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Create highly realistic 3D architectural drawings with V-Ray, a popular third-party renderer for SketchUp. This course shows how to take a single scene with interior/exterior elements and add lights, move cameras, and enhance objects with translucent and reflective surfaces. Author Brian Bradley explains concepts like irradiance mapping, perspective correction, and fixed rate sampling, while showing how to leverage each of the V-Ray tools and its material and lighting types to achieve specific effects.
The first time we start the SketchUp application after running the V-Ray installer process, we don't really have to do to much in order to find V-Ray's main set of controls. This is because on launch, we get this handy floating toolbar that gives us access to the vast majority of the controls that we will use when working with V-Ray. Now if for some reason we close this toolbar down and need to find it again, we can just come up to the View menu, come to the toolbars and from the flyout menu, come down and choose the V-Ray for SketchUp option.
What we are going to do over the next few minutes in this video is just examine the options that we get access to by means of the V-Ray toolbar. As you can see, the first icon we get on the toolbox is in the form of a letter M. If we hover over this icon, the tooltip tells us that it'll bring up the V-Ray for SketchUp Material Editor. Now in chapter 5 we will be coming back to the Material Editor and spending quite a bit of time in here, but for now, we just need to know that this is where we edit V-Ray materials in our scenes.
Coming back to the toolbar, we can see that the next icon is in the form of a letter O. This stands for Options Editor. Now this dialog houses the vast majority of the tools and controls that we'll work with when rendering with V-Ray in SketchUp. One very cool feature worth mentioning here is the fact that we can load, save, and reset to default all of the options in this editor. So we can for instance, set up a number of the controls in here for a particular rendering scenario.
Let's say we want fast preview renders. We can set that up and then save the option set to disk and have access to it anytime we need. This means of course we don't have to go through and manually set up the options all over again each time we want to work with fast preview renders. And of course, we can set up as many unique rendering option sets as we need. We can keep them all to hand, ready to load at a moment's notice. Now admittedly, on first inspection, the huge amount of options available inside of this dialog can seem quite overwhelming, especially if we're new to lighting and rendering in a 3D application.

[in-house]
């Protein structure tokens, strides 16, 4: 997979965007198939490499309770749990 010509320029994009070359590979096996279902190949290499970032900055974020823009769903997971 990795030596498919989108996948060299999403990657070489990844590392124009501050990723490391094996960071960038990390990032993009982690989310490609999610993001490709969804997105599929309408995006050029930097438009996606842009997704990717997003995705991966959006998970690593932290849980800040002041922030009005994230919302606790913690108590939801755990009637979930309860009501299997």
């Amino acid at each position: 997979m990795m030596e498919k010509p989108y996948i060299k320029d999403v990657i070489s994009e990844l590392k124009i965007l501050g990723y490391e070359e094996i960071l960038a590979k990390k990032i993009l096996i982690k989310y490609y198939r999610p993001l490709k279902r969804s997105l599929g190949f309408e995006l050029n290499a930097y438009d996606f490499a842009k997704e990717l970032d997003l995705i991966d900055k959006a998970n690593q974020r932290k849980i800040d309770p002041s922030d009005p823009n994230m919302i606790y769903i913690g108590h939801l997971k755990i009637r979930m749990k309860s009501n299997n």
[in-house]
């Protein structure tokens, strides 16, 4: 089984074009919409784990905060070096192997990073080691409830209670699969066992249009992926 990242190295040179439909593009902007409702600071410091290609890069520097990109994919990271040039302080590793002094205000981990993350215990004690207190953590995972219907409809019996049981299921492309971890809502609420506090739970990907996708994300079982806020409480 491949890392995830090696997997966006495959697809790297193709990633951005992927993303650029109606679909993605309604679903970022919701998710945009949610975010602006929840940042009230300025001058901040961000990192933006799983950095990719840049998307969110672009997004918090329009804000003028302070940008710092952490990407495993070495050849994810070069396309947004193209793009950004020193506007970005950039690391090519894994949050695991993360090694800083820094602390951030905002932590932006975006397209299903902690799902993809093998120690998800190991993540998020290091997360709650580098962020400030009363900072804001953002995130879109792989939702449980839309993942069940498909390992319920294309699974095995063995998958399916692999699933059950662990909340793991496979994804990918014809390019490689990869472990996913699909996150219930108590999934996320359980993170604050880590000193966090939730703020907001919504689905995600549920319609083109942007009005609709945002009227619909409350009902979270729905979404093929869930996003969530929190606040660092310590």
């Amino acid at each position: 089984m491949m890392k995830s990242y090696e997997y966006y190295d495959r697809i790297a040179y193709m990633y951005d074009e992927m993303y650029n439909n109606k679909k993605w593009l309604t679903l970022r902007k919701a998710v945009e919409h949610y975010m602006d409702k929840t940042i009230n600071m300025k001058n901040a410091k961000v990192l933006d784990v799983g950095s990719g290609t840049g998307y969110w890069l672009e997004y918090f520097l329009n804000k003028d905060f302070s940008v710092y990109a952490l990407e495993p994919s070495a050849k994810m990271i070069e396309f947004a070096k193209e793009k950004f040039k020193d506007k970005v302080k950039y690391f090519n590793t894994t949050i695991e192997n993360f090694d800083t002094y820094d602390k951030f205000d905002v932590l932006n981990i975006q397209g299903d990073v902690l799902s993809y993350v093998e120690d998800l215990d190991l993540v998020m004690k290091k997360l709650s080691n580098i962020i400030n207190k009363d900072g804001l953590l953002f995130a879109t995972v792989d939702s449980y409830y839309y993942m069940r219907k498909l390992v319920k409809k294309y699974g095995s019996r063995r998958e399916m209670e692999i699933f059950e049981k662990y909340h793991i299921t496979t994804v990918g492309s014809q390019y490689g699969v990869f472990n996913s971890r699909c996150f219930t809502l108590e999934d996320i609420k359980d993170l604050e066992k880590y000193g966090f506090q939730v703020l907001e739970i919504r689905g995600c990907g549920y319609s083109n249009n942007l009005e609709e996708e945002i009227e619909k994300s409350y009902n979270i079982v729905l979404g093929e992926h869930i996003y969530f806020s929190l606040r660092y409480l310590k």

The simple truth is that whilst V-Ray does offer a huge amount of control over the rendering process and can be fine- tuned to the nth degree if we want or need to, still, we can get extremely good results from V-Ray by just working with a handful of the options available in this dialog. Hopefully, this will be demonstrated to you throughout this training course. The next option on our V-Ray toolbar is the R for Render icon, or Start Render icon. Clicking on this will initiate a render of our current SketchUp scene.
Once initialized, our render will appear inside the V-Ray Frame Buffer for window. Now the frame before itself houses a number of features and a number of tools that can come in very handy when working with our V-Ray renders. We have tools along both the top and the bottom of the window. The bottom set being particularly interesting, as many of them allow us to perform instant exposure and/or color corrections to the data stored in the V-Ray frame buffer itself. Next, in our toolbar comes the ubiquitous Help icon in the form of a question mark.
Now this option used to take us to the ASGVIS website. They were the original developers of V-Ray's implementation into SketchUp. Now, however, it simply takes us to a general information page on the Chaos Group website, Chaos Group of course being the creators of the V-Ray render engine. If we do need to access the latest help files, the place to go is www.spot3d.com. This website houses the help files for all versions of the V-Ray plug-in.
Next on the toolbar we come to the FrameBuffer icon, which naturally comes in the form of the letter F. If in our current SketchUp session, we have already performed a render using V-Ray, then clicking on this icon will bring the Frame Buffer window up for us, with the last render showing in it. If we haven't performed a render in our current session, then we get a Warning dialog that says: no Frame Buffer to show; the VFB is not created until a render is started. The next four icons on the toolbar all allow us to create specific V-Ray light types with just a few clicks of the mouse.
Now as each of these will be examined in chapter 2 of our course, we're just going to skip over them for now. Finally, we have icons that allow us to create a couple of unique V-Ray geometry types. These are the V-Ray Sphere, which give us a perfect geometric sphere in the scene, and the V-Ray Plane, which gives as an infinite plane in SketchUp. Now if we prefer to work with menu items as opposed to having toolbars and icons floating around, all of the same functionality can be accessed through the Plugins menu.
All we have to do is come to the V-Ray option, and then using the flyout menu, we can access all of the same tools and features. So, now that we are up to speed regarding how to access the V-Ray feature set inside of SketchUp, it's time to move on to working with those tools in earnest. In the next chapter, entitled Lighting Up the Place, we'll start to look at V-Ray's lighting tools.
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